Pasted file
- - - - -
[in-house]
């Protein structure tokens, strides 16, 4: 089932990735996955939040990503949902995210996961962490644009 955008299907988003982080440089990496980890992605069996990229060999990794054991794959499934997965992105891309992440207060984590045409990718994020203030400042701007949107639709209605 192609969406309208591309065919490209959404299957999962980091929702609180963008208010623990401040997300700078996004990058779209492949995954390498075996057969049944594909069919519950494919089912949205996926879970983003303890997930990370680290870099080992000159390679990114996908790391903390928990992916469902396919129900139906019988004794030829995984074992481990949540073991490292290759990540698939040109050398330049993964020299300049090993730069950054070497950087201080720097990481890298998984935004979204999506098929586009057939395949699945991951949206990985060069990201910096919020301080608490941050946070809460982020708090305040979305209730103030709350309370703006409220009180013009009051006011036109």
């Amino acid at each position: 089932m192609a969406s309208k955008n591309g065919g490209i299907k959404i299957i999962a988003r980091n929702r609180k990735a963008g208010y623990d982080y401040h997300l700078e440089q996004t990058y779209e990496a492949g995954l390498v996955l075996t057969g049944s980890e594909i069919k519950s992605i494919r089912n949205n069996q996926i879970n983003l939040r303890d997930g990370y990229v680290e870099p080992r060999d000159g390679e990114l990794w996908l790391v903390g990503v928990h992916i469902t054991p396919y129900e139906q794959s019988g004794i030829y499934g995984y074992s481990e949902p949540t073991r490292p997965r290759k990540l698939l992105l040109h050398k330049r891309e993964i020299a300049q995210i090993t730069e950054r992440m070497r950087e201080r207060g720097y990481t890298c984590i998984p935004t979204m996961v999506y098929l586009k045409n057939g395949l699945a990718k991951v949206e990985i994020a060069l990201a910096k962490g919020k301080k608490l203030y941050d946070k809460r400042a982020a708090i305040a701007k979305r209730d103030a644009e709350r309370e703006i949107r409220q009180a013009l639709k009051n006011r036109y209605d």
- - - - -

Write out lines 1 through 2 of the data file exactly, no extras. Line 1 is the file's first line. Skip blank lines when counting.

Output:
[in-house]
């Protein structure tokens, strides 16, 4: 089932990735996955939040990503949902995210996961962490644009 955008299907988003982080440089990496980890992605069996990229060999990794054991794959499934997965992105891309992440207060984590045409990718994020203030400042701007949107639709209605 192609969406309208591309065919490209959404299957999962980091929702609180963008208010623990401040997300700078996004990058779209492949995954390498075996057969049944594909069919519950494919089912949205996926879970983003303890997930990370680290870099080992000159390679990114996908790391903390928990992916469902396919129900139906019988004794030829995984074992481990949540073991490292290759990540698939040109050398330049993964020299300049090993730069950054070497950087201080720097990481890298998984935004979204999506098929586009057939395949699945991951949206990985060069990201910096919020301080608490941050946070809460982020708090305040979305209730103030709350309370703006409220009180013009009051006011036109």